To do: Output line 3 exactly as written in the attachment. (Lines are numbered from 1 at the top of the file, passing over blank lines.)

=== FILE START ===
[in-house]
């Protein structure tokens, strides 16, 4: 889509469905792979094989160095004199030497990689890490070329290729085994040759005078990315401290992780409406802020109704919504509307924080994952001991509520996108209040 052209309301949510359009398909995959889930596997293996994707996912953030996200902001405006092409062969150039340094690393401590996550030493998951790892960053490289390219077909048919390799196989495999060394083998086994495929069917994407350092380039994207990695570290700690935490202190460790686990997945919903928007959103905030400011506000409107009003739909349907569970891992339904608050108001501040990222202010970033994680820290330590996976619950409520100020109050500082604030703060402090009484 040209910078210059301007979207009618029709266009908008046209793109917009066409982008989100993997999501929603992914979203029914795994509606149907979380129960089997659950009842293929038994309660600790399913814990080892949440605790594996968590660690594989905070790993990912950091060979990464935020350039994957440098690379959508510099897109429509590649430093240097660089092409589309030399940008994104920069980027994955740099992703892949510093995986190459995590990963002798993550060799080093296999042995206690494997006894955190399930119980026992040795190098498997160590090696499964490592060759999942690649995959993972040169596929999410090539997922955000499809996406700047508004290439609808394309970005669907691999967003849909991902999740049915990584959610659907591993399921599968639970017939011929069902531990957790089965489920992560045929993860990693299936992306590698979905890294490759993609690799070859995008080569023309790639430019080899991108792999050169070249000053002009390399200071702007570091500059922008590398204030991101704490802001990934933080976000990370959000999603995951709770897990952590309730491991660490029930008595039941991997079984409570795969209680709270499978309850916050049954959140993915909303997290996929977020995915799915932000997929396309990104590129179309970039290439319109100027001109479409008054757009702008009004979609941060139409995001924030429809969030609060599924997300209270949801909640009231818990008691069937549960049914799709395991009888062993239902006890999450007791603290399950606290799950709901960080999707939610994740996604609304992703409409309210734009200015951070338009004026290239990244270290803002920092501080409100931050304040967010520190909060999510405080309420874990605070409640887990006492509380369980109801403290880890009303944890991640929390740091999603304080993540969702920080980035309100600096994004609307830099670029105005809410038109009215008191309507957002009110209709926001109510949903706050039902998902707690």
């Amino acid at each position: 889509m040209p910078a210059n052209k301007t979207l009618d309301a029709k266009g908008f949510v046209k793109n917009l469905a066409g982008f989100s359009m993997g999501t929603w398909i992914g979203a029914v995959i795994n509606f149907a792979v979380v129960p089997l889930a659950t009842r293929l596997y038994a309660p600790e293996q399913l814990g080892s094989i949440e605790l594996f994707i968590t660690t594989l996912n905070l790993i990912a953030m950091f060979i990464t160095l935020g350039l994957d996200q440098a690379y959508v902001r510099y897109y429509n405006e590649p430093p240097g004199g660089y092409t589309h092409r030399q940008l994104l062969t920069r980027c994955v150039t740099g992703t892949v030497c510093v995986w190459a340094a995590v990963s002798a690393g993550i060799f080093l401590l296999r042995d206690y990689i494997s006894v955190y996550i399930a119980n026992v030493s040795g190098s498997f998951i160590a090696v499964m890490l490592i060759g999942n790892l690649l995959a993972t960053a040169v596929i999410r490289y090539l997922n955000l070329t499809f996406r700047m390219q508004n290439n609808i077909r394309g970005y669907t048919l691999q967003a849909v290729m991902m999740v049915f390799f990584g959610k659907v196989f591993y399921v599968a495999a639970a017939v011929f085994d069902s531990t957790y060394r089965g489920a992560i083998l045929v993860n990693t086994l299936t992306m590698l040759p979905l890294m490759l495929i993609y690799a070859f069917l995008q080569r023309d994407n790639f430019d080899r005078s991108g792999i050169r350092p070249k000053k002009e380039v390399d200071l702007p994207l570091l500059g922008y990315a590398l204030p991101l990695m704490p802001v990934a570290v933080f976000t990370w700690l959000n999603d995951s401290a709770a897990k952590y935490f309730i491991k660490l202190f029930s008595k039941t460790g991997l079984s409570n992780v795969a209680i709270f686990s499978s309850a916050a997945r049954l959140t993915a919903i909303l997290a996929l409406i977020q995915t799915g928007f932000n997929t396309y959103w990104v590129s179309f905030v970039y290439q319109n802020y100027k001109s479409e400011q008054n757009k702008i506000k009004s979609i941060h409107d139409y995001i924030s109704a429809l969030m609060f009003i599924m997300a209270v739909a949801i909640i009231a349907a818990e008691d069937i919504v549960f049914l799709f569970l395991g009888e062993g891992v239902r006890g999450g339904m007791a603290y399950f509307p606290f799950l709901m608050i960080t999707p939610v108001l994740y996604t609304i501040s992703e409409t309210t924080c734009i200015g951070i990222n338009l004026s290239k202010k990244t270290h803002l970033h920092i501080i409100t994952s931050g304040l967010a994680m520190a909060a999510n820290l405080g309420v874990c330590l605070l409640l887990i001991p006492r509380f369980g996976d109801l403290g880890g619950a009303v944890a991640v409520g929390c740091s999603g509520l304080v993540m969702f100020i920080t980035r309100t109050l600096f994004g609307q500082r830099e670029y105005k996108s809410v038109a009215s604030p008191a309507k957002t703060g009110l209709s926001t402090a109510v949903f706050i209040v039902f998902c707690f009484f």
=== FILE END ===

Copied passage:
């Amino acid at each position: 889509m040209p910078a210059n052209k301007t979207l009618d309301a029709k266009g908008f949510v046209k793109n917009l469905a066409g982008f989100s359009m993997g999501t929603w398909i992914g979203a029914v995959i795994n509606f149907a792979v979380v129960p089997l889930a659950t009842r293929l596997y038994a309660p600790e293996q399913l814990g080892s094989i949440e605790l594996f994707i968590t660690t594989l996912n905070l790993i990912a953030m950091f060979i990464t160095l935020g350039l994957d996200q440098a690379y959508v902001r510099y897109y429509n405006e590649p430093p240097g004199g660089y092409t589309h092409r030399q940008l994104l062969t920069r980027c994955v150039t740099g992703t892949v030497c510093v995986w190459a340094a995590v990963s002798a690393g993550i060799f080093l401590l296999r042995d206690y990689i494997s006894v955190y996550i399930a119980n026992v030493s040795g190098s498997f998951i160590a090696v499964m890490l490592i060759g999942n790892l690649l995959a993972t960053a040169v596929i999410r490289y090539l997922n955000l070329t499809f996406r700047m390219q508004n290439n609808i077909r394309g970005y669907t048919l691999q967003a849909v290729m991902m999740v049915f390799f990584g959610k659907v196989f591993y399921v599968a495999a639970a017939v011929f085994d069902s531990t957790y060394r089965g489920a992560i083998l045929v993860n990693t086994l299936t992306m590698l040759p979905l890294m490759l495929i993609y690799a070859f069917l995008q080569r023309d994407n790639f430019d080899r005078s991108g792999i050169r350092p070249k000053k002009e380039v390399d200071l702007p994207l570091l500059g922008y990315a590398l204030p991101l990695m704490p802001v990934a570290v933080f976000t990370w700690l959000n999603d995951s401290a709770a897990k952590y935490f309730i491991k660490l202190f029930s008595k039941t460790g991997l079984s409570n992780v795969a209680i709270f686990s499978s309850a916050a997945r049954l959140t993915a919903i909303l997290a996929l409406i977020q995915t799915g928007f932000n997929t396309y959103w990104v590129s179309f905030v970039y290439q319109n802020y100027k001109s479409e400011q008054n757009k702008i506000k009004s979609i941060h409107d139409y995001i924030s109704a429809l969030m609060f009003i599924m997300a209270v739909a949801i909640i009231a349907a818990e008691d069937i919504v549960f049914l799709f569970l395991g009888e062993g891992v239902r006890g999450g339904m007791a603290y399950f509307p606290f799950l709901m608050i960080t999707p939610v108001l994740y996604t609304i501040s992703e409409t309210t924080c734009i200015g951070i990222n338009l004026s290239k202010k990244t270290h803002l970033h920092i501080i409100t994952s931050g304040l967010a994680m520190a909060a999510n820290l405080g309420v874990c330590l605070l409640l887990i001991p006492r509380f369980g996976d109801l403290g880890g619950a009303v944890a991640v409520g929390c740091s999603g509520l304080v993540m969702f100020i920080t980035r309100t109050l600096f994004g609307q500082r830099e670029y105005k996108s809410v038109a009215s604030p008191a309507k957002t703060g009110l209709s926001t402090a109510v949903f706050i209040v039902f998902c707690f009484f």